Skier Survives 1,000-Feet Fall Down Main Gully on Mount Washington, NH After Binding Fails on First Turn

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Mount Washington, New Hampshire,
Gulf of Slides, Mount Washington, NH. Credit: Northeast Alpine Start

At approximately 4:00 pm, on Saturday, April 3, 2021, a call was received for a skier that was injured after a tumble down a steep slope in the Gulf of Slides on the south-east side of Mount Washington, NH.

The victim was identified as 61-year-old Arild Hestvik of Newark Delaware. Limited information was known other than the skier had tumbled the entire length of a slide path, an approximate ground distance of 1,000-feet, down a popular skiing route known as “Main Gully”.

According to a comment on Facebook:

He was very fortunate that the the Acadia Mountain Guide and Rescue team just HAPPENED to be in the direct vicinity. They were the first on scene within minutes and provided first aid which most likely saved his life, and packaged the victim while they waited for more rescue teams. This guy was damn lucky they were there. Glad he’s going to be ok.

Due to the mechanism of injury and distance to the trailhead, US Forest Service Snow Rangers took immediate action and called Dartmouth Hitchcock’s Helicopter (DHART) in a hope that they would be able to find a suitable landing zone near the patient.

When Conservation Officers arrived at the staging area, proactive Snow Rangers were coordinating with DHART, trying to find a spot to land. DHART was unable to locate a suitable landing zone due to the height of trees and limited landing zone size. As DHART was in the air, first responders on the scene relayed that Hestvik appeared to sustain multiple injuries but was currently stable.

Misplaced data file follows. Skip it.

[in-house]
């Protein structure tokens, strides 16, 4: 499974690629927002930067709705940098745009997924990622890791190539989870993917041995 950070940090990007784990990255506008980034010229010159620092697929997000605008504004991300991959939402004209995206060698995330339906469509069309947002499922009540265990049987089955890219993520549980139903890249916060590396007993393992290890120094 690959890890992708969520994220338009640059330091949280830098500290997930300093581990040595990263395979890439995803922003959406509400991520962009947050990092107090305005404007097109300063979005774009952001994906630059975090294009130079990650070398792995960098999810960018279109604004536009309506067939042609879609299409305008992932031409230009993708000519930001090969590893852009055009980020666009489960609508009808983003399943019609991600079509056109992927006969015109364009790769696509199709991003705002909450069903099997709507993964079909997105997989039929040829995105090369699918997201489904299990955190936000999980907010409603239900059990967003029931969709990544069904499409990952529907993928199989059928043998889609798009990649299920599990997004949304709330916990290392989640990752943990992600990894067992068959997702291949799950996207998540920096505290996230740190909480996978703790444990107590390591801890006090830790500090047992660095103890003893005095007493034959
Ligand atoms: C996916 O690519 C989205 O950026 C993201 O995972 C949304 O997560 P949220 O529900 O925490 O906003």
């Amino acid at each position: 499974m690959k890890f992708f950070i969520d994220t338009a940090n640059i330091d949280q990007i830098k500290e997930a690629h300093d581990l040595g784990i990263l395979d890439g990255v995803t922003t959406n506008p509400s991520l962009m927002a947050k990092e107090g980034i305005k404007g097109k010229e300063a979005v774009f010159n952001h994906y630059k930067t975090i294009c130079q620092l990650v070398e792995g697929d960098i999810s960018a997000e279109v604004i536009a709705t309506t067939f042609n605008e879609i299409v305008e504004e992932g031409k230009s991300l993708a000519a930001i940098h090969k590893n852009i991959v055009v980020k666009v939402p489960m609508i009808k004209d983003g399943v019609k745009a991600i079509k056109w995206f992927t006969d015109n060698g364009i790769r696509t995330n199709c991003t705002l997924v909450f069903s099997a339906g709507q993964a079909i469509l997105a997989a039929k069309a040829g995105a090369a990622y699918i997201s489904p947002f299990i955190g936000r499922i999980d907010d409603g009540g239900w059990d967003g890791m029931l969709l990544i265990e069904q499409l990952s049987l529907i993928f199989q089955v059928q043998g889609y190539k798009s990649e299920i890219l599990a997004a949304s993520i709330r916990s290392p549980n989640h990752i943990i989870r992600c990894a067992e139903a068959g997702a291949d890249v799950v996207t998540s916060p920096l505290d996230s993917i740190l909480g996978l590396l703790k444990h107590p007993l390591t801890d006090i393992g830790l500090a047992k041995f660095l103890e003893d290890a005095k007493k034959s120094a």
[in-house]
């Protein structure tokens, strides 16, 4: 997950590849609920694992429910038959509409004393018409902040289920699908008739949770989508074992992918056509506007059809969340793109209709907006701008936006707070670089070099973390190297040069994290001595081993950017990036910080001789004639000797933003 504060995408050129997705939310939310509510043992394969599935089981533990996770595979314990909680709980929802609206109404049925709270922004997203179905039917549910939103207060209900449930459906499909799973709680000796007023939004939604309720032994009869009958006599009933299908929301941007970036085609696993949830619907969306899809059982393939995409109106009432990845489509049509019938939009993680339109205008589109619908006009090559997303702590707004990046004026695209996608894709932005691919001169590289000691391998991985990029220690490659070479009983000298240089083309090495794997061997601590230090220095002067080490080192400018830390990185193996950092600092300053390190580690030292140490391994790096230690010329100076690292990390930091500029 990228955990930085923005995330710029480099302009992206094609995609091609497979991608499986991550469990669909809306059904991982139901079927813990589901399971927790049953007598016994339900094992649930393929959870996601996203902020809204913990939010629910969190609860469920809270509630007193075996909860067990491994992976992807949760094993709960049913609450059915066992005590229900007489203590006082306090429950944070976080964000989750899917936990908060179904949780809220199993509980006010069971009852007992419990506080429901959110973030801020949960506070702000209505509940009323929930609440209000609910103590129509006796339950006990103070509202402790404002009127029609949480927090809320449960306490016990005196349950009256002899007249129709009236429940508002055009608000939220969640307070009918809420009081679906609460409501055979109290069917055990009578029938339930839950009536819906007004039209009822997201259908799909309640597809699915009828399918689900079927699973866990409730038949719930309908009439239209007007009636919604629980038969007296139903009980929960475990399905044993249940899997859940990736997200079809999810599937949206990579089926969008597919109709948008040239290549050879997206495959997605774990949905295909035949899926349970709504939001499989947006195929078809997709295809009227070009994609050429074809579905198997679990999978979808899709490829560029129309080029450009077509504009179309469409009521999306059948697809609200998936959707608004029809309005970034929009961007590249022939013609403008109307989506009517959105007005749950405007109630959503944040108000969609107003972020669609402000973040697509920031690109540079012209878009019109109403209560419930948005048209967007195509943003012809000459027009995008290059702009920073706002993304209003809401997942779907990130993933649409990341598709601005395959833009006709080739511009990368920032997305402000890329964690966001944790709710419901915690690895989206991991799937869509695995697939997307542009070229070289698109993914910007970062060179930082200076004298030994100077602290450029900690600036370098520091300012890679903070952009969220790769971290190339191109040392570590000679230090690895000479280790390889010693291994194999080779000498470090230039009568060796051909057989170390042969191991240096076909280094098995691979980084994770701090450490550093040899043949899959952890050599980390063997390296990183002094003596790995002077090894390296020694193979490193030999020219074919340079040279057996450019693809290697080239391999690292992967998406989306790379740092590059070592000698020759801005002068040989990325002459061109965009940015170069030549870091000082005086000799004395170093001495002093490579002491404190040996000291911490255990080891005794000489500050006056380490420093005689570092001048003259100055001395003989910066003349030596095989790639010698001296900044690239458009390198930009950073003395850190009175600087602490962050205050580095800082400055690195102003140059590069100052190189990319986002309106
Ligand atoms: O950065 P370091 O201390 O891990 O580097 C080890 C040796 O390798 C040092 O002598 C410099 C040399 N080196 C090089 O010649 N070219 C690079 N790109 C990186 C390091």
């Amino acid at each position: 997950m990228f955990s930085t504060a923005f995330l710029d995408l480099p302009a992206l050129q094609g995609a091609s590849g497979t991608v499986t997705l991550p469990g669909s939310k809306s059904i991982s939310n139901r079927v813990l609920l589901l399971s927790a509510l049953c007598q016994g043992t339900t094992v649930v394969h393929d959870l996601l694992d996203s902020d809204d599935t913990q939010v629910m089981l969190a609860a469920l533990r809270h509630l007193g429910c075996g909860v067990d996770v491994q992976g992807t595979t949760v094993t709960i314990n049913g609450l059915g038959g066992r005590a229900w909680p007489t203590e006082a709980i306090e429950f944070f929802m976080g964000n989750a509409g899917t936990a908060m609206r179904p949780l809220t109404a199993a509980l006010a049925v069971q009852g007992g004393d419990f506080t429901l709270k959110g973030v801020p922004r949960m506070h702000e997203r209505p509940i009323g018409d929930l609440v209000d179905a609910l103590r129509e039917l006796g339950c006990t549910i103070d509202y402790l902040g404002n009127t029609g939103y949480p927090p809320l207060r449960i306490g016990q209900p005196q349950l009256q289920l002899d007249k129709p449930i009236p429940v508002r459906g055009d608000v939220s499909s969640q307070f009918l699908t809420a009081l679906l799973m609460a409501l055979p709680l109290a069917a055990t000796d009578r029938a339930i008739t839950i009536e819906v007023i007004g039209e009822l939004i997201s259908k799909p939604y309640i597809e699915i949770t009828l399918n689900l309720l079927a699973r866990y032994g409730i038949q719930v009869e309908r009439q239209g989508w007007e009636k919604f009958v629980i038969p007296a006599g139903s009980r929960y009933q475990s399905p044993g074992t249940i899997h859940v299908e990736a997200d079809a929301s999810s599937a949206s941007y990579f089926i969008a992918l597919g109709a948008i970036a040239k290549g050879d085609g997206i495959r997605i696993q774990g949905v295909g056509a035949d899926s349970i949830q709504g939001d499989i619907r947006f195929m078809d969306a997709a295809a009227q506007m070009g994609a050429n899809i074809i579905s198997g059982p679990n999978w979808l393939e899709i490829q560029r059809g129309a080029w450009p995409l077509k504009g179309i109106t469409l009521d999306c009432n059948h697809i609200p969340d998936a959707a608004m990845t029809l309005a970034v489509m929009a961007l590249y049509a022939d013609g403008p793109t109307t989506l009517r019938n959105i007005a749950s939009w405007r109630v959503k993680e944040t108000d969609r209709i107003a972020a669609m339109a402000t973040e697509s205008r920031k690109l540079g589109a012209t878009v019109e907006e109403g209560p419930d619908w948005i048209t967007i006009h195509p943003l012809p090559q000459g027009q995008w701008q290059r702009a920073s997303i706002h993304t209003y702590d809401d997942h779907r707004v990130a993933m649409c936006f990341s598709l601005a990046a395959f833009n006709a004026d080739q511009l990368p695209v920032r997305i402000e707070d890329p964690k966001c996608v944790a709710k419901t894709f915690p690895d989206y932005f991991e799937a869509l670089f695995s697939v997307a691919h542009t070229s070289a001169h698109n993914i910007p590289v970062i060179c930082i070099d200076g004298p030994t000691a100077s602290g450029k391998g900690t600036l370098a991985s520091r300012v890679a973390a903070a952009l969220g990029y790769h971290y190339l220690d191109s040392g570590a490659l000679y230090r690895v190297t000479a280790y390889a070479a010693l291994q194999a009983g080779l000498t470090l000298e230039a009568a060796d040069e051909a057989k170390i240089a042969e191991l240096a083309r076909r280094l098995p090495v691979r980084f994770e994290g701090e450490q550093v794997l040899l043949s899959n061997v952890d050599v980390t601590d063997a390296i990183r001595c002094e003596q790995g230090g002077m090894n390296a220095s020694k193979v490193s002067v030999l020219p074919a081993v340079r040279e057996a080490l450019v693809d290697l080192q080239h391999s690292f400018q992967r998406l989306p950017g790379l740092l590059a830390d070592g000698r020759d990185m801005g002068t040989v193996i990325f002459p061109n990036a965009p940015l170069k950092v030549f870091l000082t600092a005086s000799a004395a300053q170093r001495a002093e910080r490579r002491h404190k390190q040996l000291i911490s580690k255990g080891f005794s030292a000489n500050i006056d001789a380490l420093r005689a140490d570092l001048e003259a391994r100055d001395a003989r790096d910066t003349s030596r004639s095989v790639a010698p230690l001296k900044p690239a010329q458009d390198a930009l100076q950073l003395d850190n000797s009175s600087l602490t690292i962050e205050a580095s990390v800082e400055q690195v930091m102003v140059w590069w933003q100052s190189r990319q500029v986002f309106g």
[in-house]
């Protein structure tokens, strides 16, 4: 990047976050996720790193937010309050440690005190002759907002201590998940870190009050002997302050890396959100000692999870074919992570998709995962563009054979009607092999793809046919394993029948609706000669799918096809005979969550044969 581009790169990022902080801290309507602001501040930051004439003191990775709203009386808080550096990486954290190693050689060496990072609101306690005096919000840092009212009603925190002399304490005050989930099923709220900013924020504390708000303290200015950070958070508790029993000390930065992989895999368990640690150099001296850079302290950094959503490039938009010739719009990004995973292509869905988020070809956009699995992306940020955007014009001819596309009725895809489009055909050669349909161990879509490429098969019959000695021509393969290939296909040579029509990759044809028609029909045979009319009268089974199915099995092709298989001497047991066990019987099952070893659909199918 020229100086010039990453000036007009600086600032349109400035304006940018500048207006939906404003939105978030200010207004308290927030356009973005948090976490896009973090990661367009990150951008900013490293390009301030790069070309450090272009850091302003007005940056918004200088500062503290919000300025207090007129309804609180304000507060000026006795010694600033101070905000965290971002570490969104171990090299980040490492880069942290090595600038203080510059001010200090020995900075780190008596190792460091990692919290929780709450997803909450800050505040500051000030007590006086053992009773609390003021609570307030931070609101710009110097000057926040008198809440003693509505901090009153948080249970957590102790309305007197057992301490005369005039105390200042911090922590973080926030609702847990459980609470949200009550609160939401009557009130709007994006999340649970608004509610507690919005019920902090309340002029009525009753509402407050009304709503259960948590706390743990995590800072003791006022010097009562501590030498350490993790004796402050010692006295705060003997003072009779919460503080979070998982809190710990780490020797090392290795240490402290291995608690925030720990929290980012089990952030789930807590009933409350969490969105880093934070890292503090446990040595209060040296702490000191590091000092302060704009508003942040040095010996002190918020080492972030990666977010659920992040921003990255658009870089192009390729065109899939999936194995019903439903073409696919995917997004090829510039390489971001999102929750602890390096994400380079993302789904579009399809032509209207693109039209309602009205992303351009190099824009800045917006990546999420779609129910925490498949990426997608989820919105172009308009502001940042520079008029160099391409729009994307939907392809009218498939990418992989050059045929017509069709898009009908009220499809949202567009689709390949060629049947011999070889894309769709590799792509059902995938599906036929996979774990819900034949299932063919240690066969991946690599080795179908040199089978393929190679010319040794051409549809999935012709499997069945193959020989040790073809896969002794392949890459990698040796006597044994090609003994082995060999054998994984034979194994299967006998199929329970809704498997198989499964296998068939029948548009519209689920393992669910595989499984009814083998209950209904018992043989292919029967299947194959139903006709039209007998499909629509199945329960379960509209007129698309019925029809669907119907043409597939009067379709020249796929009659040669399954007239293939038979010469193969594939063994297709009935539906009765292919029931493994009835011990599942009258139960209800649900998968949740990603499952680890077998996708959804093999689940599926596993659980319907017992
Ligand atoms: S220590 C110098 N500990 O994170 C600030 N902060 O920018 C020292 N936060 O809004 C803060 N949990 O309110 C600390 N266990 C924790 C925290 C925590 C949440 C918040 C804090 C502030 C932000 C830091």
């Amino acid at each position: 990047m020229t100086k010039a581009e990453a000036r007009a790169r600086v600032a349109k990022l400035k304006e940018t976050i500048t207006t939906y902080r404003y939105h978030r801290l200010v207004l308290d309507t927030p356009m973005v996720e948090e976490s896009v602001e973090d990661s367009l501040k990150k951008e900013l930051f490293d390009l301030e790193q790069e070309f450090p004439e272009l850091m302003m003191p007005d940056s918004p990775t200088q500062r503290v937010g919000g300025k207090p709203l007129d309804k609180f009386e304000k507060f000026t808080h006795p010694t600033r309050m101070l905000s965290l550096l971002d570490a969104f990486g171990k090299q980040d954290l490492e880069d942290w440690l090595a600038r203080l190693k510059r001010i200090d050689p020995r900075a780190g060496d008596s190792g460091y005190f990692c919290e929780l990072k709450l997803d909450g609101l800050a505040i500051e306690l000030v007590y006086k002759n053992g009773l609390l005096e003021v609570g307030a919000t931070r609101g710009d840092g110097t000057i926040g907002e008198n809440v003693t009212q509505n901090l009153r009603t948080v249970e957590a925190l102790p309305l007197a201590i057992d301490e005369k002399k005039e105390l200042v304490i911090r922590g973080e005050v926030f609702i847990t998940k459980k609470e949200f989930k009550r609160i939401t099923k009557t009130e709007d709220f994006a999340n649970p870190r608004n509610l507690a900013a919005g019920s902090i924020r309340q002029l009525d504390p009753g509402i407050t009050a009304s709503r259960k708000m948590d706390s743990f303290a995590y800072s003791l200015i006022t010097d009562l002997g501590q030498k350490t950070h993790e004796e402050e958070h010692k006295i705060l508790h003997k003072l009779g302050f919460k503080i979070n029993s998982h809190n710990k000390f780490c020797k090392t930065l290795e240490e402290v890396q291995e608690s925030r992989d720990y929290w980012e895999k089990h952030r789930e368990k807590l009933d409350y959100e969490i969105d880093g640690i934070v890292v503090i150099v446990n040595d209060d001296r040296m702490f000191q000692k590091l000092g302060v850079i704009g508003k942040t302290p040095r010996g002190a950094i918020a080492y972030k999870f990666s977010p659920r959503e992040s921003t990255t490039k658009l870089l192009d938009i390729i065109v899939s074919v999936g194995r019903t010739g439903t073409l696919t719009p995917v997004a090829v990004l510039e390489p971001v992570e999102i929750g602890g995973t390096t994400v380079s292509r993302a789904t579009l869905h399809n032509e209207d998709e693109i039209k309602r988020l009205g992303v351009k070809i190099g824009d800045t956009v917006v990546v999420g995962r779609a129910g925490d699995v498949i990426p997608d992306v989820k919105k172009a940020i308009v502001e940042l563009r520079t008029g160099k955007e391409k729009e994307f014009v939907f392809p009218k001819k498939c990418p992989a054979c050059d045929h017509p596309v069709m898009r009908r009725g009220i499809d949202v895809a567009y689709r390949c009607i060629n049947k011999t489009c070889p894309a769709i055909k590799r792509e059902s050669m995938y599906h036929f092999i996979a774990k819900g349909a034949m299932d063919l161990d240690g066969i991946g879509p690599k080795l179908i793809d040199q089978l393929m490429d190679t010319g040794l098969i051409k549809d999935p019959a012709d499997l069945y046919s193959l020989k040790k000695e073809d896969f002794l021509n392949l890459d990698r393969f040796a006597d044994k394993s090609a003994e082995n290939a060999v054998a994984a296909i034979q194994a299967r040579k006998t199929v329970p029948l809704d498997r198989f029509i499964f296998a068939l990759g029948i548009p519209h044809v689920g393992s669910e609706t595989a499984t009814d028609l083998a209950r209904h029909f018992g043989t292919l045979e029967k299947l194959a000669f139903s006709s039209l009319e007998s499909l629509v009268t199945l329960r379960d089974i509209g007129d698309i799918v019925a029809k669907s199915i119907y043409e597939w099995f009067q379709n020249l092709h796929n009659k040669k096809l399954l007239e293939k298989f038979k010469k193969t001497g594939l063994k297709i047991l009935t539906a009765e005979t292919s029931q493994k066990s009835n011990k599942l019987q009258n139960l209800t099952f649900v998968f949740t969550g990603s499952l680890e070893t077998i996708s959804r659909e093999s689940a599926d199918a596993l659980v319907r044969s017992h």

With this information and due to the known mechanism of injury, a call was made in an attempt to get the National Guard Helicopter. The NG Helicopter is set up with a cable hoist, that allows the helicopter to hover above the ground and pluck a patient off the ground in a rescue litter. Due to the timeliness of response and ensuing darkness, the NG Helicopter was not a viable option.

With neither helicopters being able to assist, it was decided that Hestvik would be transported out over land, down the Gulf of Slides, in a rescue litter. While being carried down the trail Hestvik reported that his boot released from his binding before he even made his first turn, causing him to fall the full length of Main Gully.

Hestvik arrived at the PNVC at approximately 9:00 pm and was loaded into a Gorham Ambulance. He was transported to Androscoggin Valley Hospital.

US Forest Service Snow Rangers and NH Fish and Game Conservation Officers worked on the rescue call together and would like to thank all volunteers for rendering aid in the rescue effort.

This mission serves as a continued example of how patients in the backcountry are aided by fellow users and outdoor enthusiasts.

US Forest Service would like to stress that with the current snow conditions are very firm with long, sliding falls possible. Check the avalanche forecast at www.mountwashingtonavalachecenter.org for current avalanche and other mountain hazard reports.

Mount Washington observatory, New Hampshire
Mount Washington observatory, NH

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